The medial approach for the treatment of children with developmental dysplasia of the hip (DDH) in whom closed reduction has failed requires minimal access with negligible blood loss. In the United Kingdom, there is a preference for these children to be treated using an anterolateral approach after the appearance of the ossific nucleus. In this study we compared these two protocols, primarily for the risk of osteonecrosis.
Data were gathered prospectively for protocols involving the medial approach (26 hips in 22 children) and the anterolateral approach (22 hips in 21 children) in children aged < 24 months at the time of surgery. Osteonecrosis of the femoral head was assessed with validated scores. The acetabular index (AI) and centre–edge angle (CEA) were also measured.
The mean age of the children at the time of surgery was 11 months (3 to 24) for the medial approach group and 18 months (12 to 24) for the anterolateral group, and the combined mean follow-up was 70 months (26 to 228). Osteonecrosis of the femoral head was evident or asphericity predicted in three of 26 hips (12%) in the medial approach group and four of 22 (18%) in the anterolateral group (p = 0.52). The mean improvement in AI was 8.8° (4° to 12°) and 7.9° (6° to 10°), respectively, at two years post-operatively (p = 0.18). There was no significant difference in CEA values of affected hips between the two groups.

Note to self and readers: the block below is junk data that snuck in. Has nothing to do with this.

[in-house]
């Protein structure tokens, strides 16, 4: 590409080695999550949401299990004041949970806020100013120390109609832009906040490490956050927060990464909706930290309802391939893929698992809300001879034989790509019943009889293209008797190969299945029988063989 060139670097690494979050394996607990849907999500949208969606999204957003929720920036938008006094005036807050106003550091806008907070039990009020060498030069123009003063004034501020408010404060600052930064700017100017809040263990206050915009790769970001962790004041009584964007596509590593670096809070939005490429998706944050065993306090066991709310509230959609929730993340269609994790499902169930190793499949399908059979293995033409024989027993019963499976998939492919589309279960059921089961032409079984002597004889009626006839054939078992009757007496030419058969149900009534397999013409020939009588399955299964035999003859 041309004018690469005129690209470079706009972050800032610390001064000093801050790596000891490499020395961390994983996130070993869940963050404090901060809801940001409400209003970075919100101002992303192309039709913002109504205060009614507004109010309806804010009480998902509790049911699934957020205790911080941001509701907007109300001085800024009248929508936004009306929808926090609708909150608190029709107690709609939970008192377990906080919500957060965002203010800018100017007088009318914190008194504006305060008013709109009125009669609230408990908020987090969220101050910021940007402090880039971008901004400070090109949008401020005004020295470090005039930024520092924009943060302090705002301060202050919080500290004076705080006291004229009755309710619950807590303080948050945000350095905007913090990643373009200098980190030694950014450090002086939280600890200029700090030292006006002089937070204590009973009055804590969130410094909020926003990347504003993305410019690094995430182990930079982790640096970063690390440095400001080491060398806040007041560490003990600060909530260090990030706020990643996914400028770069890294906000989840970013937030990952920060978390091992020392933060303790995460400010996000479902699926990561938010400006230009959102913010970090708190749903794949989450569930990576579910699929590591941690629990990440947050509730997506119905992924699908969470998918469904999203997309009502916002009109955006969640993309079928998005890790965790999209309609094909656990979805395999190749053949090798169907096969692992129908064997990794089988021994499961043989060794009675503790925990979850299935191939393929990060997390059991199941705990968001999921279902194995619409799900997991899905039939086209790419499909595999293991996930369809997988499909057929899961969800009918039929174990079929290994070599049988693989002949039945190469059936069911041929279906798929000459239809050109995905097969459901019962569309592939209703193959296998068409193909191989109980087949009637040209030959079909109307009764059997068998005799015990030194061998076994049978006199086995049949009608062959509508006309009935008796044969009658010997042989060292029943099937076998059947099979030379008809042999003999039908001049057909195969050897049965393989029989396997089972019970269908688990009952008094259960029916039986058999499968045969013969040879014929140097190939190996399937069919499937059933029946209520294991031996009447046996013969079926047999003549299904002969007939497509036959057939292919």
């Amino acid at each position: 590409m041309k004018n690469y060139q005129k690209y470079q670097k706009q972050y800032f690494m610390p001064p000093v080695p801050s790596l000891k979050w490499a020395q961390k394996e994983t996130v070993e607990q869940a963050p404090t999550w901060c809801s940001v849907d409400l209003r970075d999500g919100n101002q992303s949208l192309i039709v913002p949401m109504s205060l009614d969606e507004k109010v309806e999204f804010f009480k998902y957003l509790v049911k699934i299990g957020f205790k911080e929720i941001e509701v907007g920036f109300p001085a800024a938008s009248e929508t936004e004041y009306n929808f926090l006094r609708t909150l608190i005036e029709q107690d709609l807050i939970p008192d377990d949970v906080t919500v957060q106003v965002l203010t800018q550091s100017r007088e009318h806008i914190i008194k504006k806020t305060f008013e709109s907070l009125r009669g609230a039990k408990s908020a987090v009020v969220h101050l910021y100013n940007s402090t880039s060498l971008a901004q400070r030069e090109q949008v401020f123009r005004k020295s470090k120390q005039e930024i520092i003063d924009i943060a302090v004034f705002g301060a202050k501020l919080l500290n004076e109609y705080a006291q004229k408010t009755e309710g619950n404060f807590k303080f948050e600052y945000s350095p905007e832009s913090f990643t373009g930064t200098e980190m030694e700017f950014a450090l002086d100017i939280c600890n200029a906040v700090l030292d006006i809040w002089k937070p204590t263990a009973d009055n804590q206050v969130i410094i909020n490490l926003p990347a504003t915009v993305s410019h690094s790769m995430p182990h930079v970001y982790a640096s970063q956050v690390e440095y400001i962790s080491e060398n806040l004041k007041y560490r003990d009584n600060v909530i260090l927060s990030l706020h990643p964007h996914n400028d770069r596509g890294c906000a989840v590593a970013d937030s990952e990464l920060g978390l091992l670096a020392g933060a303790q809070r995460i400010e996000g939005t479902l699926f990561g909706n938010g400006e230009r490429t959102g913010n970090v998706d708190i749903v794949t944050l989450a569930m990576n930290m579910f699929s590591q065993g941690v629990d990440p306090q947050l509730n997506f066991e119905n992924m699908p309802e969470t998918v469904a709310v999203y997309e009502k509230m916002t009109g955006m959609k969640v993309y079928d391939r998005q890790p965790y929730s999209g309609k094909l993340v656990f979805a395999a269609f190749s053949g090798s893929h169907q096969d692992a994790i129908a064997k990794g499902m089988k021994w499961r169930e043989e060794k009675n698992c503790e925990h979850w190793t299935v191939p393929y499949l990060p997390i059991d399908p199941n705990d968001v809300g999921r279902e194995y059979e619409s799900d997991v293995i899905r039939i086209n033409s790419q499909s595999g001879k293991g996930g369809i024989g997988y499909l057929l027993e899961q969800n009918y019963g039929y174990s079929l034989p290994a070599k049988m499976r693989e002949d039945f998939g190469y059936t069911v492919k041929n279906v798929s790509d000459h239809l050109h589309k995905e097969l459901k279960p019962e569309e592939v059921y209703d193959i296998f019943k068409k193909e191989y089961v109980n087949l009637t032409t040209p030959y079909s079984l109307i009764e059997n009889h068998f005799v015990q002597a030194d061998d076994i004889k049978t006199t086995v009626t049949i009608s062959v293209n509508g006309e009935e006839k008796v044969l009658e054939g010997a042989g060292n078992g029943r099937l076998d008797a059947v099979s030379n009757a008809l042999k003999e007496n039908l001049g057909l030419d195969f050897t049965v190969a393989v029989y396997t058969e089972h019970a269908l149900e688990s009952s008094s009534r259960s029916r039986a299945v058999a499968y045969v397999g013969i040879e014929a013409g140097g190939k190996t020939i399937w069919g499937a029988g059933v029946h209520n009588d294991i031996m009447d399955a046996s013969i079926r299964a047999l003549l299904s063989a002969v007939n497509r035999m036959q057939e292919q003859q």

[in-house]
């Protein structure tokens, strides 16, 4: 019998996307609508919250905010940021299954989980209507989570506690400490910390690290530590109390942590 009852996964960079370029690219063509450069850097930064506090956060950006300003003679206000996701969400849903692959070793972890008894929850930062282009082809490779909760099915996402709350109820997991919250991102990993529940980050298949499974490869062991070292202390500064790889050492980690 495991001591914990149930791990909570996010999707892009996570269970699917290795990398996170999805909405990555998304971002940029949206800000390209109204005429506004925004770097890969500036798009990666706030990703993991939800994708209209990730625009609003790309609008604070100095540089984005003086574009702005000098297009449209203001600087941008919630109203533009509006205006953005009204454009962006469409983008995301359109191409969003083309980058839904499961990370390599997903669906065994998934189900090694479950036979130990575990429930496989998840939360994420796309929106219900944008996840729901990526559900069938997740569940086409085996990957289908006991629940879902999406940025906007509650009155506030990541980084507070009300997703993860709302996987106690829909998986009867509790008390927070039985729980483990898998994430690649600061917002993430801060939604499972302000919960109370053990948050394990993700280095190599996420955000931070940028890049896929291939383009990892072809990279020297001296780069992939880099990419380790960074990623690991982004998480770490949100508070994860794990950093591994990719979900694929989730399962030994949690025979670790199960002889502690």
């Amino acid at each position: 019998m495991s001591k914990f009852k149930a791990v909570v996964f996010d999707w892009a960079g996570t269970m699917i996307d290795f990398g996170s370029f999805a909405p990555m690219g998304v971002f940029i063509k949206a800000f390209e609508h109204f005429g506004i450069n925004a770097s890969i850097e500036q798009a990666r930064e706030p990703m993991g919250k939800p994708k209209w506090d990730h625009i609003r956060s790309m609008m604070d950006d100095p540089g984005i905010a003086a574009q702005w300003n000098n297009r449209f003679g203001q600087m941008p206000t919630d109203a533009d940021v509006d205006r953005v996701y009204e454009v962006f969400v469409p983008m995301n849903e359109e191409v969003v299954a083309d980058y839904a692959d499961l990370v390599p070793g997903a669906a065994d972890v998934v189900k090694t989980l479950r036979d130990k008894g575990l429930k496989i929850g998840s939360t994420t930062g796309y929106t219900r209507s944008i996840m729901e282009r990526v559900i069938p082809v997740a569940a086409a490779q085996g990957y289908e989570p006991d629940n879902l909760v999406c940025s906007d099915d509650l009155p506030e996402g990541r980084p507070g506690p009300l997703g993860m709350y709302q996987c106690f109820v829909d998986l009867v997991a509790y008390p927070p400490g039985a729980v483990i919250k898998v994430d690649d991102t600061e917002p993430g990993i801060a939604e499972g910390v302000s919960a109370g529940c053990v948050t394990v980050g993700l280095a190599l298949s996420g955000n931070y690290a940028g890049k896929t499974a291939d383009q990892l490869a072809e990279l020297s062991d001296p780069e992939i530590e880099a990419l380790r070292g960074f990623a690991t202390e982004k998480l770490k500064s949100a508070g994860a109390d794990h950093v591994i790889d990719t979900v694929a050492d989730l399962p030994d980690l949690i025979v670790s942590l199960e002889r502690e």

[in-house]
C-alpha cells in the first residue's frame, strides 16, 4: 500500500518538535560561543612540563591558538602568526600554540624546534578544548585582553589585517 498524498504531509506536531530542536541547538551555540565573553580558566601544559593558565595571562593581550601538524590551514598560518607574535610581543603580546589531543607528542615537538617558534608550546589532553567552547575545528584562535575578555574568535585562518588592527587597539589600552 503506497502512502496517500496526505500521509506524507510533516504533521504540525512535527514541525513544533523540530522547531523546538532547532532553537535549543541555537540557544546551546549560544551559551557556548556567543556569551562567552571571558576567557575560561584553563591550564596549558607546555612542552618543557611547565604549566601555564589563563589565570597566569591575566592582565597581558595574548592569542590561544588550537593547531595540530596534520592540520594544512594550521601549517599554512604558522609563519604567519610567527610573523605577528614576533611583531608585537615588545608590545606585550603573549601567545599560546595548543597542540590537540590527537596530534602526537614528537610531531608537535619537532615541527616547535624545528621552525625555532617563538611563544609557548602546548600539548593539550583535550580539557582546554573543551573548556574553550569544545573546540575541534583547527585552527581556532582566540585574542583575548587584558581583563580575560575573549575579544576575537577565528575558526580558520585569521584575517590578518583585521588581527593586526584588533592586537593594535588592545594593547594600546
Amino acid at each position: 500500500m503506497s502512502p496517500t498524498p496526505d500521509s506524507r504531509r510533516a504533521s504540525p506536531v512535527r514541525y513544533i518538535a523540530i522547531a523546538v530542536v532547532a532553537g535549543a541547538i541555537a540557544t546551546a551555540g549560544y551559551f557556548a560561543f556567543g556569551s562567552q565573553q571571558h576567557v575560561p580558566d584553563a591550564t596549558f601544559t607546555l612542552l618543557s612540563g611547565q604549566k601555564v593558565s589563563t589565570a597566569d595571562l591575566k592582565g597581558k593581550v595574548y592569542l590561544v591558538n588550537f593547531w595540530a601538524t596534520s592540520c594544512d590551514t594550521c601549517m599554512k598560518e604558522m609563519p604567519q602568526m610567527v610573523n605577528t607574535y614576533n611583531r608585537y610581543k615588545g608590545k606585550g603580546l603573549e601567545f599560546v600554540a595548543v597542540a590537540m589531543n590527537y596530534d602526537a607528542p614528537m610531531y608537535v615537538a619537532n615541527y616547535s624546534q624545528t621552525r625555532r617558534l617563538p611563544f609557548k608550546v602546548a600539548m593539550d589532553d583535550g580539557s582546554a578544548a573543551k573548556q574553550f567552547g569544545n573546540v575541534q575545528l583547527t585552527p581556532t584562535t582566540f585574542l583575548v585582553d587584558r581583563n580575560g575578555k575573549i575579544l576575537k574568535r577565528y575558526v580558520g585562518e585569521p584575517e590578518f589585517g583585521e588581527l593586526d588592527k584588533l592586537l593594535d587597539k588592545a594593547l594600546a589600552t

Children treated using an early medial approach did not have a higher risk of developing osteonecrosis at early to mid-term follow-up than those treated using a delayed anterolateral approach. The rates of acetabular remodelling were similar for both protocols.
Cite this article: Bone Joint J 2014;96-B:406–13.
No benefits in any form have been received or will be received from a commercial party related directly or indirectly to the subject of this article.
This article was primary edited by J. Scott and first proof edited by G. Scott.
- Received June 20, 2013.
- Accepted November 8, 2013.
- ©2014 The British Editorial Society of Bone & Joint Surgery